I AM IN BUSINESS BUT LOOKING TO SELL

3. 9 Steps for selling my business

Now that you have decided selling is the right course of action, it’s time to go through the steps required to make this happen. These steps will give you an overview of the process for selling a business. Later, we’ll go into more detail about strategies for selling a business at the best price, valuing your business, and building a profit plan.

1. Do I need professionals to assist me?

A good accountant, business broker, or solicitor has the skills and experience to guide you through the selling process. They can assist you with meeting and understanding legal requirements, and provide advice on maximising profitability.

A reputable professional will make the selling process easier and less stressful, while also providing you with the tools and knowledge to achieve your selling objectives. This is why many business owners choose to engage a professional to support them.

Finding the right professional to support you is vital. Before you choose someone, consider the following:

  • Is the professional certified to provide advice about selling a business?
  • Do they have positive online reviews? Check their Facebook, LinkedIn and other reviews.
  • What else does the Internet say about them? Do a quick Google search to find out.
  • Do they have experience in your industry? Ask them to provide background.
  • Do you get along with them? Have a chat and see if your communication styles align.

2. Work out what you’re selling

Knowing what parts of the business you’d like to sell helps you to value your business more accurately. This is essential if you’re going to price it right and optimise the return on your investment.

Consider the following factors:

  • Are you looking to sell your business outright (including all assets)?
  • Are there any assets you don’t want to sell?
  • Will you sell your registered business name?
  • If you own property through the business, is this for sale too?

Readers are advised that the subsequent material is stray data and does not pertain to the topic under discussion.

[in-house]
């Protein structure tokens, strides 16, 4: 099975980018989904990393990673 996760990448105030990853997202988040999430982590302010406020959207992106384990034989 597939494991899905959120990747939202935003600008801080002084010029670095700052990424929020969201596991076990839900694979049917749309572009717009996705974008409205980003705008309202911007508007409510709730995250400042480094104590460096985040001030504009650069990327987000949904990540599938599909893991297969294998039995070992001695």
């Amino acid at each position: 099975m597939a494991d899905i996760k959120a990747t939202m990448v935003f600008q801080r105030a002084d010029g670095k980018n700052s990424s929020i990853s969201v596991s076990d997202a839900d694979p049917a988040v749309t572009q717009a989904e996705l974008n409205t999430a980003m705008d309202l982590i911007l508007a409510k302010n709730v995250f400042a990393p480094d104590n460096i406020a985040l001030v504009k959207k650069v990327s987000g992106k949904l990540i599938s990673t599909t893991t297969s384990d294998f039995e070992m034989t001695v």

• Is the intellectual property (IP) associated with the business for sale?

3. Valuing your business

In order to get the right price for your business, you’ll need to value it to see what it is worth. We’ll go into more detail about how to do this later. But for now, here are three of the most common methods for valuing a business:

  • Determine the net worth of your business – by calculating the difference between the assets your business owns and the liabilities your business owes. Assets can be tangible, like land, equipment, and machinery, or intangible, like intellectual property and goodwill.
  • Analyse the market – take a look at other businesses on the market that do similar things to your own. Then, find out what they sold for. Although this is not a formal valuation, it does offer a starting point for selecting a selling price that aligns with the market.
  • Return on investment (ROI) – work out the net profit from your business, and use this figure to determine its value.

4. Find the right buyers for your business

Now you know what parts of your business you are selling, and what the going price is, you’ll need to find people interested in buying your business. The methods you use to advertise will depend on the industry you’re in, and the kind of business you are selling.

Here are some ways to find potential buyers:

  • Online selling platforms related to your industry. E.g. dedicated Facebook pages, industry websites and commercial selling pages.
  • Existing networks, such as family, employees and friends.
  • Word of mouth, through current and past clients, and other people in your industry.
  • Business brokers and commercial real estate agents.

5. Negotiate

When negotiating with a prospective buyer, always make sure the information provided is correct. If any information shared (verbally or in writing) is later discovered to be untrue, you may be liable for misleading or deceptive behaviour.